Alfonso, Kesar and Banganpally will land on US shores this season. To highlight the commitment to increase farm trade with India, David C Mulford, US Ambassador to India on Tuesday promised that mangos from India would be available in US markets this season.
Speaking at the second Annual Conference on Indo-US Economic Cooperation, he pointed out that following the promise made by President George W Bush last year during his visit to India to allow mangos from India, "We have worked to achieve a timetable for this opening that will permit Indian farmers to ship to the US in this year's season. We are on track to meet that commitment, and literally, for Americans and Indians to enjoy the fruits of our labour."
The US had been stalling import of Indian mangos on the grounds that New Delhi will have to comply with the Food and Drug Authorities (FDA) norms. Also, the US had wanted India to comply with regulations for pesticides and preservatives.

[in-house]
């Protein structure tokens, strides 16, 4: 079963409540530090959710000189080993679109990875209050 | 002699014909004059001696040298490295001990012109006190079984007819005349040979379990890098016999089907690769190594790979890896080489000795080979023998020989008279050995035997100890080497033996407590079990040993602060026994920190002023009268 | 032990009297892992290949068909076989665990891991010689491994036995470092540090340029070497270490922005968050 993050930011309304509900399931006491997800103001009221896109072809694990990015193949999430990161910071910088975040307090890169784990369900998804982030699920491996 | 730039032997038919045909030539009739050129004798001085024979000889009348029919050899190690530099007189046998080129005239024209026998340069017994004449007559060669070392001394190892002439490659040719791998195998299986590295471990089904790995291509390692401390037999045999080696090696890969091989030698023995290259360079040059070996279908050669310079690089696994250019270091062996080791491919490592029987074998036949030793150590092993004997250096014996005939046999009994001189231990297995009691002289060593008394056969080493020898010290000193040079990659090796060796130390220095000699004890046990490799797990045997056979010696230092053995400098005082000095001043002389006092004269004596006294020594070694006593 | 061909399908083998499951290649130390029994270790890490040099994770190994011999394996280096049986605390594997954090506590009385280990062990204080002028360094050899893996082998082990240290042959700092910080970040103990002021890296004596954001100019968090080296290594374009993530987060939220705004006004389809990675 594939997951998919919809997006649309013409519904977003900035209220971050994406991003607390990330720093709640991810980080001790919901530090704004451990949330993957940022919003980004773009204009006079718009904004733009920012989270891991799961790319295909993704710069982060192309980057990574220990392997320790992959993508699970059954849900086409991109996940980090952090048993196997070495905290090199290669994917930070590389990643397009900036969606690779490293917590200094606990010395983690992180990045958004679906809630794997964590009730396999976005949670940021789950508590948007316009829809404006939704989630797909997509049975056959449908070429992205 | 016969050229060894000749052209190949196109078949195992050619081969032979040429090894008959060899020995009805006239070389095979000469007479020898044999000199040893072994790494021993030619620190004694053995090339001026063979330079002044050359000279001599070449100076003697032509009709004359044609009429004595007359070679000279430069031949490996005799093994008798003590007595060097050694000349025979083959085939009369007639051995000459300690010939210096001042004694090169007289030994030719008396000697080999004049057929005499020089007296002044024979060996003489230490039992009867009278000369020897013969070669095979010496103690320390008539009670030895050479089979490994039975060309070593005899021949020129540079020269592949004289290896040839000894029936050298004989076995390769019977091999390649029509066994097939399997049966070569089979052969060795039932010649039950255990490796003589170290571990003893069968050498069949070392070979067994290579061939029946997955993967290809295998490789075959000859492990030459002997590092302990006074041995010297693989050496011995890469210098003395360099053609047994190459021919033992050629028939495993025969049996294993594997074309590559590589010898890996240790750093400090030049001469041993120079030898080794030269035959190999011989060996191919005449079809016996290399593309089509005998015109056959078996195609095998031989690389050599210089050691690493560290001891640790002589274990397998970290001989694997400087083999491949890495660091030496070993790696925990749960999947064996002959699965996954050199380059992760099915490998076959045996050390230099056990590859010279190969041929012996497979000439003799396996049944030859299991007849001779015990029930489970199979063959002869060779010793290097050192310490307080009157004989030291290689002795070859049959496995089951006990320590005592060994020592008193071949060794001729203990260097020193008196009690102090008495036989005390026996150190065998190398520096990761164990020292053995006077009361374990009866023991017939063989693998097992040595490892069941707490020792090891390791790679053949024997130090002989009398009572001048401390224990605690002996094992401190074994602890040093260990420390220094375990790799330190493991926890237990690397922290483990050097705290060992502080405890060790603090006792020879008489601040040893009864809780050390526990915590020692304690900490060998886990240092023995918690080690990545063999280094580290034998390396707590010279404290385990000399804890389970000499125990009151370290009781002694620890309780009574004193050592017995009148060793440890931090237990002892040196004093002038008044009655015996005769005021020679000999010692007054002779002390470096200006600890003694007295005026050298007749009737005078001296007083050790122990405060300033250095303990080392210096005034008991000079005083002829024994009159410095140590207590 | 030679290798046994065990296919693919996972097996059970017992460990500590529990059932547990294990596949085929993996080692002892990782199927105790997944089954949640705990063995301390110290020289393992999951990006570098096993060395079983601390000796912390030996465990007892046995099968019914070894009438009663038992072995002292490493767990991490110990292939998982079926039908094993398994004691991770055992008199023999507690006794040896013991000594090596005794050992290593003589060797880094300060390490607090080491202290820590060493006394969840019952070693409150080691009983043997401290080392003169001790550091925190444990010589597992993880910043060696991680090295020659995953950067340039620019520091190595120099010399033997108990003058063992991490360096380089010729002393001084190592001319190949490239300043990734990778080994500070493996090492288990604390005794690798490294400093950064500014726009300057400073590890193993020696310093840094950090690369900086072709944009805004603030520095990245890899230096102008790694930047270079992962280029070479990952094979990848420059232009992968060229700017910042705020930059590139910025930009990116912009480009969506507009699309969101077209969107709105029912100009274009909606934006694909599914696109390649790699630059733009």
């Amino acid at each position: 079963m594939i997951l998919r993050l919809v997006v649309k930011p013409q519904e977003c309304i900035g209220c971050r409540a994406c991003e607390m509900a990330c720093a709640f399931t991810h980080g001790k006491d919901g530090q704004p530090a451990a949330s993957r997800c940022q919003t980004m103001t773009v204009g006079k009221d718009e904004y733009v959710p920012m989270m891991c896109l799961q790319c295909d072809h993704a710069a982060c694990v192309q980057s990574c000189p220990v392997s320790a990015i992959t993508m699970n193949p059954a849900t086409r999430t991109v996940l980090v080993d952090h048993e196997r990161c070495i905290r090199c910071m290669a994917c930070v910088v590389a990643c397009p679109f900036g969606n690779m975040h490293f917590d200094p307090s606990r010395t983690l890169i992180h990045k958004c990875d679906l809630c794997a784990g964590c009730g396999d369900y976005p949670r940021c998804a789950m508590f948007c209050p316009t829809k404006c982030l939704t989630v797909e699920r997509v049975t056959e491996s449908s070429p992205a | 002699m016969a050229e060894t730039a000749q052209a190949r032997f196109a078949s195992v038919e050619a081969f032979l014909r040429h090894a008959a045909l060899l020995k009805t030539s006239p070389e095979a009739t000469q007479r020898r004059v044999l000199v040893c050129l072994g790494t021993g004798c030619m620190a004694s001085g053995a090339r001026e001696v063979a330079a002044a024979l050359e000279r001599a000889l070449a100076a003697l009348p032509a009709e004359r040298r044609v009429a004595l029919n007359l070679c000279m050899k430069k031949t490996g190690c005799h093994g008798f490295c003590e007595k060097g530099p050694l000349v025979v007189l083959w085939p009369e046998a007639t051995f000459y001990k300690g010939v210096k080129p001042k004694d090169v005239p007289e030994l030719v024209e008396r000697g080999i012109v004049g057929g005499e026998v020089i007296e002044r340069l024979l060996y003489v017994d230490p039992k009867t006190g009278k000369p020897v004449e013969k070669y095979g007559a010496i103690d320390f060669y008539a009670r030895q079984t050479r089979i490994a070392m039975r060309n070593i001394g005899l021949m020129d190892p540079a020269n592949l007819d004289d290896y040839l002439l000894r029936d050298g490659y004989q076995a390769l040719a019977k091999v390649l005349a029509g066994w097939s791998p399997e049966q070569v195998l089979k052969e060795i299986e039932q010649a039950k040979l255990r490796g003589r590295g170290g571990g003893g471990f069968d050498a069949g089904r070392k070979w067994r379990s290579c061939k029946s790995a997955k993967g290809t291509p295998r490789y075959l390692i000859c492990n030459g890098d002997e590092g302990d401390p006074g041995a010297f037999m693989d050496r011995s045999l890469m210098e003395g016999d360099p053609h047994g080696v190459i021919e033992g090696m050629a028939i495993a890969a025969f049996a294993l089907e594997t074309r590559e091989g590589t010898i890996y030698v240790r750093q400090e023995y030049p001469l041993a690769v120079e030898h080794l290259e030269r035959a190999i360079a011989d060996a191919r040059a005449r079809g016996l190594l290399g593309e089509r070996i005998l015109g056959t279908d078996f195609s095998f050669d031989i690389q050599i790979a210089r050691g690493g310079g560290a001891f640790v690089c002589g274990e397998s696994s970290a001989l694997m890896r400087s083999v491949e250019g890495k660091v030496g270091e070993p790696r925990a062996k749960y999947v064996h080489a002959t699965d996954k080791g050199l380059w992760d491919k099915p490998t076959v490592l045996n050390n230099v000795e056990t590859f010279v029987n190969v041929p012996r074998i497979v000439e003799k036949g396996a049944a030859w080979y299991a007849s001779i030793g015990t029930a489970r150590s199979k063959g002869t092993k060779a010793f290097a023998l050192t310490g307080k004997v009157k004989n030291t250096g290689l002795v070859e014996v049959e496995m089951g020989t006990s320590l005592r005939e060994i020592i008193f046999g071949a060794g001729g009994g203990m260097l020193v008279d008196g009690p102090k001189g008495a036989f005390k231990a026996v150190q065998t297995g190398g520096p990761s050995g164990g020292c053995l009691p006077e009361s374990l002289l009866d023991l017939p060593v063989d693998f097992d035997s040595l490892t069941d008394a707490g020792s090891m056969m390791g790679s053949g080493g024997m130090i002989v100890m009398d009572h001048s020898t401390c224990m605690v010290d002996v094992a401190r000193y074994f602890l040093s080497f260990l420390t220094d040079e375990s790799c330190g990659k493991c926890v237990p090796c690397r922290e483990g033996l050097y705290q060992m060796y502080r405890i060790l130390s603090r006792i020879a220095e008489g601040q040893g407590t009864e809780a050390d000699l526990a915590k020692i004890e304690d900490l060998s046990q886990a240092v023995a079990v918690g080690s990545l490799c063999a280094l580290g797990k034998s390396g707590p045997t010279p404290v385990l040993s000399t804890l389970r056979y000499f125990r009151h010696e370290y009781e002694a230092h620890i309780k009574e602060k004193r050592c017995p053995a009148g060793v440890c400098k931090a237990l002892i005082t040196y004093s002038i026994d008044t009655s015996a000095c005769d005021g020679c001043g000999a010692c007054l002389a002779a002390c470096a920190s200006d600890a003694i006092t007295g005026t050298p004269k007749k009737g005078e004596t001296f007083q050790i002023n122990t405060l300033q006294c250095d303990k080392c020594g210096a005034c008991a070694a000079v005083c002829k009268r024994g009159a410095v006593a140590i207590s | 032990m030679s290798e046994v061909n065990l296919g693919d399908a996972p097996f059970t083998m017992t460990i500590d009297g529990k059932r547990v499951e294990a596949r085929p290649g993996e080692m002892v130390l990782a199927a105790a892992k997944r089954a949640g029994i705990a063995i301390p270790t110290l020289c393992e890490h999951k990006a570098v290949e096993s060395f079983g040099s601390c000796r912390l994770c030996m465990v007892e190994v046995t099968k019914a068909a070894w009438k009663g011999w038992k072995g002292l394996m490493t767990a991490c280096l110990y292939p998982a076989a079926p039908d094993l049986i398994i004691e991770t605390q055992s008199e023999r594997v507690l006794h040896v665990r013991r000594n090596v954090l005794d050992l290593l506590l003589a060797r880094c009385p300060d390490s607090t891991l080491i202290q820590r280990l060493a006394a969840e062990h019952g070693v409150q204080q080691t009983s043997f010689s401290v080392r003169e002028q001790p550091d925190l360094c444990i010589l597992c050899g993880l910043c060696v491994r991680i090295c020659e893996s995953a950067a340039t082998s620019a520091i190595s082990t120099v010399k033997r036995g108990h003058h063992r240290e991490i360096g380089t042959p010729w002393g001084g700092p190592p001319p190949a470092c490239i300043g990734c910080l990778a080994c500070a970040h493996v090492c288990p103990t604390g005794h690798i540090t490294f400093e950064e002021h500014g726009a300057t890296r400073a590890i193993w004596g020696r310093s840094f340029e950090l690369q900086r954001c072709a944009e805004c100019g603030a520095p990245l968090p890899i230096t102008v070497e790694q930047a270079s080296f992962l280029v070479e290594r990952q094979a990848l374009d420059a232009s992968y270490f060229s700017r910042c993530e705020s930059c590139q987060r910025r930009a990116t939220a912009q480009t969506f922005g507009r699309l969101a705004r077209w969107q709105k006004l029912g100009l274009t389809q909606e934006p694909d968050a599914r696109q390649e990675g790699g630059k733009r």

India regards this as a non-tariff barrier imposed through sanitary and phyto-sanitary measures. However, the issues have been discussed during Bush's visit here and the US has, in principle, agreed to permit Indian mangos.
Since each variety has its own life cycle the mango season in India extends over several months. This makes it possible to sustain exports over a longer period.
India is the largest producer of mangos, producing 10.9 million metric tonnes, 57 per cent of the total world production of 19.2 million metric tonnes. However, it has only a 19 per cent share of global mango exports.
According to the Agricultural and Processed Food Products Export Development Authority (Apeda), in 2004-05 India exported 52,381 metric tonnes of fresh mangos worth $19 million and 90,988 metric tonnes of mango pulp worth $67 million.